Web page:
For the next few days, it’s all about Thanksgiving:
- The Basics For Pairing Your Bird
- 2010 Le Campuget Grenache Viognier
Anyone who’s ever gone to the wine store trying to purchase wine for a fancy Thanksgiving dinner wants to be the hero. Show up with something amazing, no one expected, and everyone talks about it for years. It’d be even better if it’s cheap. The wine store can be overwhelming though, and it’s usually easier to walk about with a bottle of something familiar, but what if you want something special?
Well there’s a few basic wines to keep in mind if you’re looking for something special for Turkey Day.
- White: Traditional pairings include Riesling, Sauvignon Blanc, and Gewürztraminer.
- Red: Lighter tends to be better, Pinot Noir, Merlot, Shiraz.
These wines are the most traditional pairings. Dry and off-dry will work best for Riesling, complimenting the turkey and spicy sides. This goes ditto for the floral and spicy Gewürztraminer. Sauvignon Blanc will not only compliment the white meat, but the acid can help cut through the richness of the dark meat.
Since not everyone likes white, the general guideline for reds is more spice and lighter body to not overwhelm the Turkey. Earthy elements in Pinot Noir and spicy notes from Shiraz can also elevate most of the sides.
First Pour Wine Picks
- White: Riesling, Grenache Blanc, non-chardonnay white’s that include Viognier, Gewürztraminer.
- Red: Chianti, Pinot Noir, Shiraz, and for the leftovers, Gamay (Beaujolais Noveau)
While most of these are the same, there are a few standouts. Grenache Blanc and Viognier offer the characteristics of Sauvignon Blanc with less green and Gewürztraminer, with more floral notes. This can make for an interesting pairing with the turkey and accouterments. A brief note on Sauvignon Blanc, Fume Blanc could be awesome for anyone smoking their bird.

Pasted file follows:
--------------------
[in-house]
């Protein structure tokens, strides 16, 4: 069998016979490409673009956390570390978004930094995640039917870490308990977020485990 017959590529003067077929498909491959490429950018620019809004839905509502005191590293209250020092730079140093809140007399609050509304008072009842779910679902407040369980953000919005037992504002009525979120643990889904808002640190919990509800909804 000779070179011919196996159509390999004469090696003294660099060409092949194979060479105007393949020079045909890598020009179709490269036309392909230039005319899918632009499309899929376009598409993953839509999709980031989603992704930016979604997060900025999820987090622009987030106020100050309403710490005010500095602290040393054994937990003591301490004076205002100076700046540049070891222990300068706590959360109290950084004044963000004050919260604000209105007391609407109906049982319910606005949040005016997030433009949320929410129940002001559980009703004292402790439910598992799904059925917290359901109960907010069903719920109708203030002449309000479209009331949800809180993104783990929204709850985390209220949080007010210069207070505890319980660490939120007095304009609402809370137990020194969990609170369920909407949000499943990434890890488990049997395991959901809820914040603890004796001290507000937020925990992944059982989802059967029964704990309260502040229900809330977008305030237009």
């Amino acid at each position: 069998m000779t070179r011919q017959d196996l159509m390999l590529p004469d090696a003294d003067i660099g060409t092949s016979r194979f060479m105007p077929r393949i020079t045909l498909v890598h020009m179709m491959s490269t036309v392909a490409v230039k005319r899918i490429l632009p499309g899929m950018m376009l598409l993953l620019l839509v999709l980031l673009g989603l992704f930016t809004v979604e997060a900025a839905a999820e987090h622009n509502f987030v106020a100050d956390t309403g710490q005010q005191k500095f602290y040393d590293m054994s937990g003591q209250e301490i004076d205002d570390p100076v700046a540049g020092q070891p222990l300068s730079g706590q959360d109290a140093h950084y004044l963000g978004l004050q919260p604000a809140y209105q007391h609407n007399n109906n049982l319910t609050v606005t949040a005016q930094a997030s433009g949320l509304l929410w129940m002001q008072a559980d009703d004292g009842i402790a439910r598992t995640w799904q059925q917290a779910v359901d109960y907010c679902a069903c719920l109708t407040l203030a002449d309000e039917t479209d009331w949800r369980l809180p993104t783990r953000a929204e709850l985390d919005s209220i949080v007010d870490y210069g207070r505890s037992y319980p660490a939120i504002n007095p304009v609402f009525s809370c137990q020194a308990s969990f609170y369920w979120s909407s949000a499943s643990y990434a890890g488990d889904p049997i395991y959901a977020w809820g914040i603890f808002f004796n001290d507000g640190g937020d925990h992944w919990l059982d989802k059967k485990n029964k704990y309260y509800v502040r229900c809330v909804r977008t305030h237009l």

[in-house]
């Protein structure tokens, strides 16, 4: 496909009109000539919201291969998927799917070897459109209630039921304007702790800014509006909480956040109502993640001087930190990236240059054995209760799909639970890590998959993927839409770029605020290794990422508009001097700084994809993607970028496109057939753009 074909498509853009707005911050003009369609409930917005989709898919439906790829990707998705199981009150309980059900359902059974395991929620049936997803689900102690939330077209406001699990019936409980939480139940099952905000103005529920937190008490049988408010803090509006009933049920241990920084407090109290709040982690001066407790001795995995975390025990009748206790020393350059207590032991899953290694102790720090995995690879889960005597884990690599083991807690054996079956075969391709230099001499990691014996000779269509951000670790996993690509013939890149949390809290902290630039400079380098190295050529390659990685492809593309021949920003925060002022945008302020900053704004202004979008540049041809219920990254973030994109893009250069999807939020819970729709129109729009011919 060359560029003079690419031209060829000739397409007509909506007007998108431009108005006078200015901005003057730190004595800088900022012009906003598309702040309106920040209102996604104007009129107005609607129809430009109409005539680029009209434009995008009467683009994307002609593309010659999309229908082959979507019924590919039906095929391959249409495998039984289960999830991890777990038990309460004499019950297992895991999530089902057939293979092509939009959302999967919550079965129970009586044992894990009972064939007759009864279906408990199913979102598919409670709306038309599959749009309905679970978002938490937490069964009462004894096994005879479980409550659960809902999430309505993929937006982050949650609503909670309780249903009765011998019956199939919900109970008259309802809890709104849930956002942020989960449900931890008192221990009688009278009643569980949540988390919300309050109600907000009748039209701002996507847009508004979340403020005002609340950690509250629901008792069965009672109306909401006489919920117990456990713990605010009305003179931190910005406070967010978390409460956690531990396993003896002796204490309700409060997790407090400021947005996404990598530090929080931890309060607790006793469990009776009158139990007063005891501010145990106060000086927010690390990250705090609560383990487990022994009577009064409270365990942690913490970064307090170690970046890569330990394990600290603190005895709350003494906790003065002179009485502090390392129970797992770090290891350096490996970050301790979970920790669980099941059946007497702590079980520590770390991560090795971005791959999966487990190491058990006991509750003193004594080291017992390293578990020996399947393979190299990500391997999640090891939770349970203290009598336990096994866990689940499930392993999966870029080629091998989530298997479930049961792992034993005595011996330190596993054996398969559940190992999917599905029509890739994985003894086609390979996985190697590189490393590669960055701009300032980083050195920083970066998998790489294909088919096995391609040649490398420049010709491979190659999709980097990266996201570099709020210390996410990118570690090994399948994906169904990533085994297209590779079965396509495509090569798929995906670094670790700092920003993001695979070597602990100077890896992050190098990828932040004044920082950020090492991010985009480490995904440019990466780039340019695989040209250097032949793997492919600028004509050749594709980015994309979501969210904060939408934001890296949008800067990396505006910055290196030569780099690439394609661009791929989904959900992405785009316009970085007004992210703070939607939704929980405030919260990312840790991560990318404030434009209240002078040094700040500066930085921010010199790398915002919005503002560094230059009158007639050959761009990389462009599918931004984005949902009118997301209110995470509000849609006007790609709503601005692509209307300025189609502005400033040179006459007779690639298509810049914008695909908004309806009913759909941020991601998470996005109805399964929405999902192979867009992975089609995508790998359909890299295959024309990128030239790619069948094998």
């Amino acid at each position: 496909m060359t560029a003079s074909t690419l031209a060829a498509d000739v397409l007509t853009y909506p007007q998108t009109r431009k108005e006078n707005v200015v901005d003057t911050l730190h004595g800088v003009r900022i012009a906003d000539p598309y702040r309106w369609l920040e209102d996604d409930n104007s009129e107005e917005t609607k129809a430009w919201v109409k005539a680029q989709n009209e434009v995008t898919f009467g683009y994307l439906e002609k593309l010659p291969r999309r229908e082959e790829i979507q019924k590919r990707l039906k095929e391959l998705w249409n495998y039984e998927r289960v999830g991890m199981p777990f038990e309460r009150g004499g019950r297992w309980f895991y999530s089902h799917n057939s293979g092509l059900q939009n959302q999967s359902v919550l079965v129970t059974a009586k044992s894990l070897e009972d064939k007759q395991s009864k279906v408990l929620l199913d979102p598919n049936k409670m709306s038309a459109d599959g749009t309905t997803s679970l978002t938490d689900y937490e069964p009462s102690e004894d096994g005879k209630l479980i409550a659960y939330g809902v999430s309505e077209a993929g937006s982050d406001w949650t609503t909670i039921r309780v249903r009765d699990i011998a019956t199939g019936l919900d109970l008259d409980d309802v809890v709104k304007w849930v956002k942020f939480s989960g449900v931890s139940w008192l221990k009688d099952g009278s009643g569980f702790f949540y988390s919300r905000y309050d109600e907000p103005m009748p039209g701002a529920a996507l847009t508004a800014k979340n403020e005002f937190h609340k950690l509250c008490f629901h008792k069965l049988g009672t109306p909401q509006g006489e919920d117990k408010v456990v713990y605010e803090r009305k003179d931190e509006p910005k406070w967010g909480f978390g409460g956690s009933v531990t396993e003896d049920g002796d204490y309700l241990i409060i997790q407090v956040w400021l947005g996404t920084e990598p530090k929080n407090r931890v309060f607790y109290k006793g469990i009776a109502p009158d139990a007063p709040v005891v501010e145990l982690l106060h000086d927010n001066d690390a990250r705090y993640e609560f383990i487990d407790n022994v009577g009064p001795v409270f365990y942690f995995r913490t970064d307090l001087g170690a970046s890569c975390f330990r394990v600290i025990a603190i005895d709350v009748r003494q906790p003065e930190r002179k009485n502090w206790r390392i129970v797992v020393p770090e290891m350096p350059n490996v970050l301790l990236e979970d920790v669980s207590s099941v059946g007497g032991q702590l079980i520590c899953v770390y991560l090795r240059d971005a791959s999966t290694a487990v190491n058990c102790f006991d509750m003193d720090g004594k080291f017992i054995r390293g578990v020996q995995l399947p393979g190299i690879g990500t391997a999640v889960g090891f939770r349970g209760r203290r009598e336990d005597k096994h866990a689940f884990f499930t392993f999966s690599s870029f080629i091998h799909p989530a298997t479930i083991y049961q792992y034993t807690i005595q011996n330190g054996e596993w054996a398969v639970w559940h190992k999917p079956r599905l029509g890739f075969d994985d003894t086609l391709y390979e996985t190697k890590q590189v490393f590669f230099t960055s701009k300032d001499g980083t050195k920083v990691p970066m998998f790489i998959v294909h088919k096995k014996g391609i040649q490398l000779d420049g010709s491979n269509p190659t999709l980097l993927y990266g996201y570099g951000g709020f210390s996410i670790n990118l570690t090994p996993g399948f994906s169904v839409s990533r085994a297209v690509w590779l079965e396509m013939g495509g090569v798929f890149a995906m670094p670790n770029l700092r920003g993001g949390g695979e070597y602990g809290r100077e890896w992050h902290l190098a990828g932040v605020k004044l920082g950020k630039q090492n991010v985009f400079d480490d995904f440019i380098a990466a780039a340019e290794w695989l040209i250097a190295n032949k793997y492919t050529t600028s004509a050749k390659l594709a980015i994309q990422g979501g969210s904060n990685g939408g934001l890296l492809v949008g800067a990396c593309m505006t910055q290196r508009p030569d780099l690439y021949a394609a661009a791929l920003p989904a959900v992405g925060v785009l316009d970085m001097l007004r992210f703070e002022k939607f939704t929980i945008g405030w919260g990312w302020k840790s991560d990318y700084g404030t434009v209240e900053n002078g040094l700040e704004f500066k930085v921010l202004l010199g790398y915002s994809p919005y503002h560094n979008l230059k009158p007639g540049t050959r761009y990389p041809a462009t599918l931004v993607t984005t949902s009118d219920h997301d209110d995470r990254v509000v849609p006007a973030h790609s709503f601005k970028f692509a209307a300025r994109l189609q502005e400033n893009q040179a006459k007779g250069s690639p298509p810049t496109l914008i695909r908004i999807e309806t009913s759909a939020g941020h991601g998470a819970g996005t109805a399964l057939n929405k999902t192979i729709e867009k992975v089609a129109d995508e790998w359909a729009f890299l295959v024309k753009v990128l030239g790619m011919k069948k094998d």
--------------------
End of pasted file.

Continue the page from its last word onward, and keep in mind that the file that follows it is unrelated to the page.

For the reds, Chianti and Gamay both bring something special to the table. Chianti’s acid could play very well with the turkey’s texture and the fat in the dark meat. Gamay (Beaujolais Noveau) on the other hand, is the perfect ‘day after friend’. Think cold turkey picnic.
2010 Le Campuget Grenache Viognier
With all those picks, it might be best to start at one of the least common. Grenache Blanc / Viognier is not a style of this wine that’s overly common, yet thanks to a love affair for Grenache Noir, I’ve been compelled to try this wine. Given it’s promise of floral acid, this wine does something that Viognier frequently doesn’t, mix with something other than Chardonnay. The combination should be an explosion of crisp floral flavors. Can 2010 Le Campuget Grenache Viognier deliver, or is it just an oddball blend?
Sight: Very pale, almost just this side of platinum blonde.
Smell: Anjou pear, lilies, slight rose, and light honey all meet in the nose. There is also a light melon and slightly herbal note.
Sip: There’s a subtle sweetness that occurs at the start of each sip, but a firm crisp backdrop. The mouth feel is firm, and the flavors evolve starting from a mild melon and pear, to a strong rose, lavender, and lemon flavor. [A.B.V. 13%]
Savor: There’s a beautiful honeysuckle and lemon ending that accompanies the end of this wine, lingering briefly.
Overall, 2010 Le Campuget Grenache Viognier just nails the combination of bright sweet fruit flavors, and musky floral body. The grenache blanc adds plenty of melon and acid character, while the Viognier pushes a strong mouth feel and plenty of floral notes. The contrast and blending is very well balanced. This balanced backdrop will give a great contrast to white or dark meat, and the floral notes will add depth to sides like sweet potatoes.
Verdict: A blast of crisp, floral flavor
Vin de Pays Du Gard, France
Blend: 70% Grenache Blanc / 30% Viognier